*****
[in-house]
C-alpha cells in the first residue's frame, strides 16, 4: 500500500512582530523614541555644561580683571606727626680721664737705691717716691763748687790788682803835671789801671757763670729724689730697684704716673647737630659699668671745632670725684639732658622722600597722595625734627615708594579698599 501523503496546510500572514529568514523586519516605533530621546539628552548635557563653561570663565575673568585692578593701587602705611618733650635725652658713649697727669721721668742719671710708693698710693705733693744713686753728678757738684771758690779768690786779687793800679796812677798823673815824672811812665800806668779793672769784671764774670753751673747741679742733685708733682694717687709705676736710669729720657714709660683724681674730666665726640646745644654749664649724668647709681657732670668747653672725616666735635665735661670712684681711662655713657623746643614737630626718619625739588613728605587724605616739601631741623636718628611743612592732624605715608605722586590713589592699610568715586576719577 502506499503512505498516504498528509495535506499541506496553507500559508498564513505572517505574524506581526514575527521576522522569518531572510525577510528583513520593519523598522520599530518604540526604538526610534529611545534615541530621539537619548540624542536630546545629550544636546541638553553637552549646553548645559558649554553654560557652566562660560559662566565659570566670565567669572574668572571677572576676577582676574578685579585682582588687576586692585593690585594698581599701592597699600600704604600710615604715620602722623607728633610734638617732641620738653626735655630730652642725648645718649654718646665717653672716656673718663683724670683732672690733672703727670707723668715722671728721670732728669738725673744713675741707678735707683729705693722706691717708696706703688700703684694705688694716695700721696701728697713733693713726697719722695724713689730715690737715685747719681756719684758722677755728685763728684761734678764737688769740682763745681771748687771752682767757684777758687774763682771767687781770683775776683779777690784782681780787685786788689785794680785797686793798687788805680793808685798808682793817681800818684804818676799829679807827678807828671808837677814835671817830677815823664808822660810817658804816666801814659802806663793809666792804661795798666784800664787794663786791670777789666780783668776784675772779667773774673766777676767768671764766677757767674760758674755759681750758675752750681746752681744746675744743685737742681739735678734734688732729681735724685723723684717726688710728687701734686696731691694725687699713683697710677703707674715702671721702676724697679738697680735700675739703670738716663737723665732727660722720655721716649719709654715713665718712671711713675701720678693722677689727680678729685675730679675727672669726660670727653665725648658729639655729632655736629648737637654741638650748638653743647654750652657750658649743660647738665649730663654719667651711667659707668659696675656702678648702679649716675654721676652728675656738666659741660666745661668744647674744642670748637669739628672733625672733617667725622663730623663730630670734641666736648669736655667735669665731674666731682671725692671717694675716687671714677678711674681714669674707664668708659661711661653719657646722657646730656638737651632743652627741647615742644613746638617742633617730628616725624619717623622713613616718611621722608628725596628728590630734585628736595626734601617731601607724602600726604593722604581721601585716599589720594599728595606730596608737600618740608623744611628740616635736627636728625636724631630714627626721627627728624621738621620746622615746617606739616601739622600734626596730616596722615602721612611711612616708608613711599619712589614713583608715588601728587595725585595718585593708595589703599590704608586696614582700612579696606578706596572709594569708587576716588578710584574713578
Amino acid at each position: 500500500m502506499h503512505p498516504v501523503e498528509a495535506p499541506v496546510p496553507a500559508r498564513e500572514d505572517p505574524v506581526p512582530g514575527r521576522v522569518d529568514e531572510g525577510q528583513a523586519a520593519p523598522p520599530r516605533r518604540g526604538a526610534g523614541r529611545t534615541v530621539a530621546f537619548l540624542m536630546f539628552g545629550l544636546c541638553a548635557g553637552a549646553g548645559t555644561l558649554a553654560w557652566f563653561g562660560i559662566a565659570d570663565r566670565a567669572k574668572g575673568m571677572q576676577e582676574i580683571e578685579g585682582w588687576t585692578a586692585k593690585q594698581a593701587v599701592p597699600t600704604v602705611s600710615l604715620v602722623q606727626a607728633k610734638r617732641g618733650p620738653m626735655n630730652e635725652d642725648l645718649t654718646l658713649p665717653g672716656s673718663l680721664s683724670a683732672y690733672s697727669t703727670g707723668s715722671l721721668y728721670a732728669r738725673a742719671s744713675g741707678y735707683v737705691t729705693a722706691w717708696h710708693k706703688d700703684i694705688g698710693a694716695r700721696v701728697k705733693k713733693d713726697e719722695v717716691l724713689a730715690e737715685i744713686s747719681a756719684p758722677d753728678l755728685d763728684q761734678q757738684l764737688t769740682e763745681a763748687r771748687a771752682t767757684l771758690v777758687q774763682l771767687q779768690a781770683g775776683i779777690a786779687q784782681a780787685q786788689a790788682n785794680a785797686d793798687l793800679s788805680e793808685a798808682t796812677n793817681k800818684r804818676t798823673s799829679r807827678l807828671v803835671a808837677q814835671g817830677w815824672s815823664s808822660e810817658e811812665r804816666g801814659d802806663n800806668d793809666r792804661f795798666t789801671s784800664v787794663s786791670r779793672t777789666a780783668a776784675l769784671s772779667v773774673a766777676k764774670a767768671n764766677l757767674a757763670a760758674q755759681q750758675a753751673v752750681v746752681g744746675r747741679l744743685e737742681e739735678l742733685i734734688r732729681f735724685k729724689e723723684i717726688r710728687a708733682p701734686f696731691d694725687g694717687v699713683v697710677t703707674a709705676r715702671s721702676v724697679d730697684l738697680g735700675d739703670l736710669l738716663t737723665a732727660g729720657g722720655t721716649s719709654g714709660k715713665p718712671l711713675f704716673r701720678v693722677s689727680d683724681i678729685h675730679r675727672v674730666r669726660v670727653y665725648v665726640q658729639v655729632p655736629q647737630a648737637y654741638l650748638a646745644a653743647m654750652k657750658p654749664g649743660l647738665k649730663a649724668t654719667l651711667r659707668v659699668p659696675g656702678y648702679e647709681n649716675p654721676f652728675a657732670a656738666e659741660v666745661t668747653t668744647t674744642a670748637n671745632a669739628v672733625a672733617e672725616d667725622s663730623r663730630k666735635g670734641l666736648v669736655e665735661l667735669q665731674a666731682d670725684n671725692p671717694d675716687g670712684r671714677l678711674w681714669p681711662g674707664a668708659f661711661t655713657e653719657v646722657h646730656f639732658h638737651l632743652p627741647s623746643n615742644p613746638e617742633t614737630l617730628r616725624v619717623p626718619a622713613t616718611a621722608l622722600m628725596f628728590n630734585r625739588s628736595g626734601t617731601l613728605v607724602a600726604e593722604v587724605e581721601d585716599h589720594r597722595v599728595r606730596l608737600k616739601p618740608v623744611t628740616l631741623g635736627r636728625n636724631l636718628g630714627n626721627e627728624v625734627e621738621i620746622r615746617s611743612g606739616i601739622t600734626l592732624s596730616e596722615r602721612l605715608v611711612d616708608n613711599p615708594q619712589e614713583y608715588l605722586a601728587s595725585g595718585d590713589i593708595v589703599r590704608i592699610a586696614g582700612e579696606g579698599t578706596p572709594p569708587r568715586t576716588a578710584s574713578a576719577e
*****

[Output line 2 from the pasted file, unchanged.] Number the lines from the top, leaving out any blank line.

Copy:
C-alpha cells in the first residue's frame, strides 16, 4: 500500500512582530523614541555644561580683571606727626680721664737705691717716691763748687790788682803835671789801671757763670729724689730697684704716673647737630659699668671745632670725684639732658622722600597722595625734627615708594579698599 501523503496546510500572514529568514523586519516605533530621546539628552548635557563653561570663565575673568585692578593701587602705611618733650635725652658713649697727669721721668742719671710708693698710693705733693744713686753728678757738684771758690779768690786779687793800679796812677798823673815824672811812665800806668779793672769784671764774670753751673747741679742733685708733682694717687709705676736710669729720657714709660683724681674730666665726640646745644654749664649724668647709681657732670668747653672725616666735635665735661670712684681711662655713657623746643614737630626718619625739588613728605587724605616739601631741623636718628611743612592732624605715608605722586590713589592699610568715586576719577 502506499503512505498516504498528509495535506499541506496553507500559508498564513505572517505574524506581526514575527521576522522569518531572510525577510528583513520593519523598522520599530518604540526604538526610534529611545534615541530621539537619548540624542536630546545629550544636546541638553553637552549646553548645559558649554553654560557652566562660560559662566565659570566670565567669572574668572571677572576676577582676574578685579585682582588687576586692585593690585594698581599701592597699600600704604600710615604715620602722623607728633610734638617732641620738653626735655630730652642725648645718649654718646665717653672716656673718663683724670683732672690733672703727670707723668715722671728721670732728669738725673744713675741707678735707683729705693722706691717708696706703688700703684694705688694716695700721696701728697713733693713726697719722695724713689730715690737715685747719681756719684758722677755728685763728684761734678764737688769740682763745681771748687771752682767757684777758687774763682771767687781770683775776683779777690784782681780787685786788689785794680785797686793798687788805680793808685798808682793817681800818684804818676799829679807827678807828671808837677814835671817830677815823664808822660810817658804816666801814659802806663793809666792804661795798666784800664787794663786791670777789666780783668776784675772779667773774673766777676767768671764766677757767674760758674755759681750758675752750681746752681744746675744743685737742681739735678734734688732729681735724685723723684717726688710728687701734686696731691694725687699713683697710677703707674715702671721702676724697679738697680735700675739703670738716663737723665732727660722720655721716649719709654715713665718712671711713675701720678693722677689727680678729685675730679675727672669726660670727653665725648658729639655729632655736629648737637654741638650748638653743647654750652657750658649743660647738665649730663654719667651711667659707668659696675656702678648702679649716675654721676652728675656738666659741660666745661668744647674744642670748637669739628672733625672733617667725622663730623663730630670734641666736648669736655667735669665731674666731682671725692671717694675716687671714677678711674681714669674707664668708659661711661653719657646722657646730656638737651632743652627741647615742644613746638617742633617730628616725624619717623622713613616718611621722608628725596628728590630734585628736595626734601617731601607724602600726604593722604581721601585716599589720594599728595606730596608737600618740608623744611628740616635736627636728625636724631630714627626721627627728624621738621620746622615746617606739616601739622600734626596730616596722615602721612611711612616708608613711599619712589614713583608715588601728587595725585595718585593708595589703599590704608586696614582700612579696606578706596572709594569708587576716588578710584574713578